The widespread and prolonged decline of European birth rates during the last decade is a solid trend and the reasons for that are many. Among them, previous studies have suggested that individuals’ observations of the broader economic climate, including media coverage of the economy, might increase uncertainty and affect decisions to have children. However, these studies do not establish the link between media coverage and the individuals’ receptivity to the media’s message. How do we know that the particular media interpretation of an event is accepted and influences the behaviour of the general public?
In a recent article, Chiara Ludovica Comolli (University of Lausanne) and Daniele Vignoli (University of Florence) looked at this question. To measure uncertainty, they analysed Google search trends  for the term spread , which became a buzzword to discuss the Great Recession in Italy and a barometer of the crisis. The term concretely refers to the interest rate differential between the Italian (risky) and German (solid) long-term bond yields. Not only newspapers’ front pages constantly referred to the notion of spread, but television programmes interviewed politicians and citizens in the streets to ask about its definition. It became a crucial measure of how the wide public perceived economic uncertainty. The authors then analysed trends in the spread between the Italian and German bonds and in the Google searches for the term spread, in relation to national and regional monthly birth data provided by the Italian National Statistics Office (ISTAT).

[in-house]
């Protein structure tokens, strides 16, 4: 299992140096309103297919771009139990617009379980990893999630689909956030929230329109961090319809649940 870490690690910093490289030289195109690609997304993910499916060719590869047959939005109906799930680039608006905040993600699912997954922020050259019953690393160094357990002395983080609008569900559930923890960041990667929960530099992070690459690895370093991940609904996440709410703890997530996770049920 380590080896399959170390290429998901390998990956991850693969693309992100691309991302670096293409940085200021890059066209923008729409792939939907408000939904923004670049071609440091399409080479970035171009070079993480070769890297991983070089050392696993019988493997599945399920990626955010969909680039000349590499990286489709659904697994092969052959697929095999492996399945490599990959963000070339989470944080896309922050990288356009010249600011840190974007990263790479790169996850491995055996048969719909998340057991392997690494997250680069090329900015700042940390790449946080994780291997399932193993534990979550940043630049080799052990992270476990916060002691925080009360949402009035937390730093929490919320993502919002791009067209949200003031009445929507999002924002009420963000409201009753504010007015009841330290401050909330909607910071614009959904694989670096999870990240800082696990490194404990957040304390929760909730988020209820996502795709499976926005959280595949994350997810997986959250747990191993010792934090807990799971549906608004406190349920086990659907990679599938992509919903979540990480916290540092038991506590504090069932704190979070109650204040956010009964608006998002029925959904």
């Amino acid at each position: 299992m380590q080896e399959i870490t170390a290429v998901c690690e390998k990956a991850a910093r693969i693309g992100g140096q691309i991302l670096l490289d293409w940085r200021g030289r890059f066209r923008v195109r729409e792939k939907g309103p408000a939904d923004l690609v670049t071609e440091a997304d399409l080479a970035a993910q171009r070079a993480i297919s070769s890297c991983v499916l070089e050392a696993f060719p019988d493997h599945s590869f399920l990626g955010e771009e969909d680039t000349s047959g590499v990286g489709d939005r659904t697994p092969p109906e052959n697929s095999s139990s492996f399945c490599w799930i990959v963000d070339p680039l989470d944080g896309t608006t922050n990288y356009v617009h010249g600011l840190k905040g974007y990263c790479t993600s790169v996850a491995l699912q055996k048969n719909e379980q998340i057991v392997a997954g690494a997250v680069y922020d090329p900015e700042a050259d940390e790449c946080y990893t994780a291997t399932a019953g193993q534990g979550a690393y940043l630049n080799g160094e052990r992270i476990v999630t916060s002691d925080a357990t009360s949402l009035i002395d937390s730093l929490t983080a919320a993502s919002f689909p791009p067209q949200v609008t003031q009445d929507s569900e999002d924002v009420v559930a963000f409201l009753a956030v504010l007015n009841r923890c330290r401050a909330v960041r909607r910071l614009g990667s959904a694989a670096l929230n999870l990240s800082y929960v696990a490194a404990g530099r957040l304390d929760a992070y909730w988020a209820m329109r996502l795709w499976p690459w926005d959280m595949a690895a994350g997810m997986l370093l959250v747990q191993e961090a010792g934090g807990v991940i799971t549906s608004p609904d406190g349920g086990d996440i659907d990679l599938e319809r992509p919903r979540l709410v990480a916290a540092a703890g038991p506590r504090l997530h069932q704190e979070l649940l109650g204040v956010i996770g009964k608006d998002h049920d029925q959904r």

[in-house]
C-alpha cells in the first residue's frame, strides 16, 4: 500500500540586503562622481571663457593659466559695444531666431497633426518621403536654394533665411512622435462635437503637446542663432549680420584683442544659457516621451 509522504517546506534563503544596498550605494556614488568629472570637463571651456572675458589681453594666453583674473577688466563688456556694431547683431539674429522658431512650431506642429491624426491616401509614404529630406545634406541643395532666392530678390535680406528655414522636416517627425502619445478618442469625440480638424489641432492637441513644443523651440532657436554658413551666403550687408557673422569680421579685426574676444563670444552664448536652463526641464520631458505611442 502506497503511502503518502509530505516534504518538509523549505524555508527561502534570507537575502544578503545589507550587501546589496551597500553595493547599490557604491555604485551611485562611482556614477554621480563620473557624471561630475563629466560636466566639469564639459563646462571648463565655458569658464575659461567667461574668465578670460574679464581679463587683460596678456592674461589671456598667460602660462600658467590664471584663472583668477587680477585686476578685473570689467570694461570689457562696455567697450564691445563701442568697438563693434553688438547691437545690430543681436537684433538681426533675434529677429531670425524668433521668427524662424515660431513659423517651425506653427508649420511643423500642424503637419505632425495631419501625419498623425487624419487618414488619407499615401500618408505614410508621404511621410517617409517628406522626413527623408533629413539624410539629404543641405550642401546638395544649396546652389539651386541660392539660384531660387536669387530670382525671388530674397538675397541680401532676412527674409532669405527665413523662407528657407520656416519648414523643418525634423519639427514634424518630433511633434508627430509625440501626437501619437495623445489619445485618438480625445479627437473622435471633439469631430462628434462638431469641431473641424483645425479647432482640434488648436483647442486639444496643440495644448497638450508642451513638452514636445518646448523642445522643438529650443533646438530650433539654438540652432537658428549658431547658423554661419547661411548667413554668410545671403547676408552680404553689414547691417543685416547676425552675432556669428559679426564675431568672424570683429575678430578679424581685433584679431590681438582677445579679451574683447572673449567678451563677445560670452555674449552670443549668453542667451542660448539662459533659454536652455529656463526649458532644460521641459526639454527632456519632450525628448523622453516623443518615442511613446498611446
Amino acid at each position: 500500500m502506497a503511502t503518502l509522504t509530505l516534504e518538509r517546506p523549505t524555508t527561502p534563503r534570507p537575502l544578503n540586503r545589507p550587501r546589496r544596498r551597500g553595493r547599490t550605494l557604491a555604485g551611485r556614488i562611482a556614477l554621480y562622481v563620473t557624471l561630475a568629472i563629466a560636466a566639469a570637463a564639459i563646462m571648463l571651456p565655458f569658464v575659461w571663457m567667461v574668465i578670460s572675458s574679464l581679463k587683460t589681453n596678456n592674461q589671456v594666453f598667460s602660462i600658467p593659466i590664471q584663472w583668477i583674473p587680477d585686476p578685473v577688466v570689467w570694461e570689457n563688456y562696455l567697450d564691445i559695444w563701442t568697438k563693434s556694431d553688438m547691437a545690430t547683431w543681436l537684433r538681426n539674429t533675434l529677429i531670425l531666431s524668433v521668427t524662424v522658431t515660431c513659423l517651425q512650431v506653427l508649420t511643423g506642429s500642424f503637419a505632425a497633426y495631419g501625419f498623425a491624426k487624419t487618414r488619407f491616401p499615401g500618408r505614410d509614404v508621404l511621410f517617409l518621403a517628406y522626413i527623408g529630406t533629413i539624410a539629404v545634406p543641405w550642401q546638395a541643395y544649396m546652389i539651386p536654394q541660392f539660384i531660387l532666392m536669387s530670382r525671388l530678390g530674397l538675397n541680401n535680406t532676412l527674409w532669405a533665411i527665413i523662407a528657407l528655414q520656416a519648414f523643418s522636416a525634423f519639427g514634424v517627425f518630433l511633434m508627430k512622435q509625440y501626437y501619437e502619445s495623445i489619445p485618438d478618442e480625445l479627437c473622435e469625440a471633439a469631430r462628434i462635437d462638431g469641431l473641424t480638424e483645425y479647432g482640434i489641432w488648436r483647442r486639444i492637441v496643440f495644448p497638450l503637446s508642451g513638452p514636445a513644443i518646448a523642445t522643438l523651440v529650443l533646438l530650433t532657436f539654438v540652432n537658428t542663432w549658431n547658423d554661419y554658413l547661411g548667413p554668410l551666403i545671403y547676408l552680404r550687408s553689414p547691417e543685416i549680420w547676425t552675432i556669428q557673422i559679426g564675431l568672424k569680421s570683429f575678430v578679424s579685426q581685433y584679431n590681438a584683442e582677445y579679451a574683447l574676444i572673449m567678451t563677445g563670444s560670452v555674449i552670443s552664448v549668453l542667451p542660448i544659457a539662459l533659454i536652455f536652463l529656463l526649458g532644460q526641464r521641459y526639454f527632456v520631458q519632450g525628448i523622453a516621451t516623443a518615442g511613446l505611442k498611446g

The top panel in Figure 1 shows the trend in the spread between the Italian and German bonds between 2005–2018 (grey solid line) and Italian birth rates (black dash-dotted line). The spread began a slow increase at the end of 2008, but only truly escalated in mid-2011 peaking at the end of that year. The bottom panel shows Google searches for the term spread, which peaked in November 2011. Before that, searches for the term were approximately zero. The date of the maximum number of searches identifies when individuals internalized the media narrative of the crisis, when the Italian sovereign debt crisis was perceived to be most salient among the population and thus uncertainty peaked.
In a second step, the authors used this date, November 2011, to investigate the effects on birth rates around nine months later. Their results demonstrate that birth rates dropped by 0.05-0.20 nine months later in response to the uncertainty shock in November 2011. This represents a drop between 1.5% and 5% with respect to birth rates before the rise of uncertainty. In size, this decline is substantial: it similar to the association between unemployment rates and total fertility rates (-3%). Moreover, it is higher than the association between the decline in consumer confidence and total fertility rates (-1%) for both Europe and the U.S. (Comolli, 2017).
These findings represent a short-term impact after the shock, but it still remains to be seen if this postponement in childbearing will have a long-term or permanent effect. Unlike previous studies, the authors were able to show that the general public does respond to how the media frames uncertainty and thus, confirmed that there is a link between economic uncertainty and childbearing.
Figure 1: Birth rates, Spread and Google searches for the term “spread”
Source: Elaboration based on Eurostat, OECD and Google data (2020).
 The Google Trends (GT) tool was introduced by Google in the summer of 2008 to provide a public view into relative internet search volumes.
 The term ‘spread’ is typically not translated by Italian media.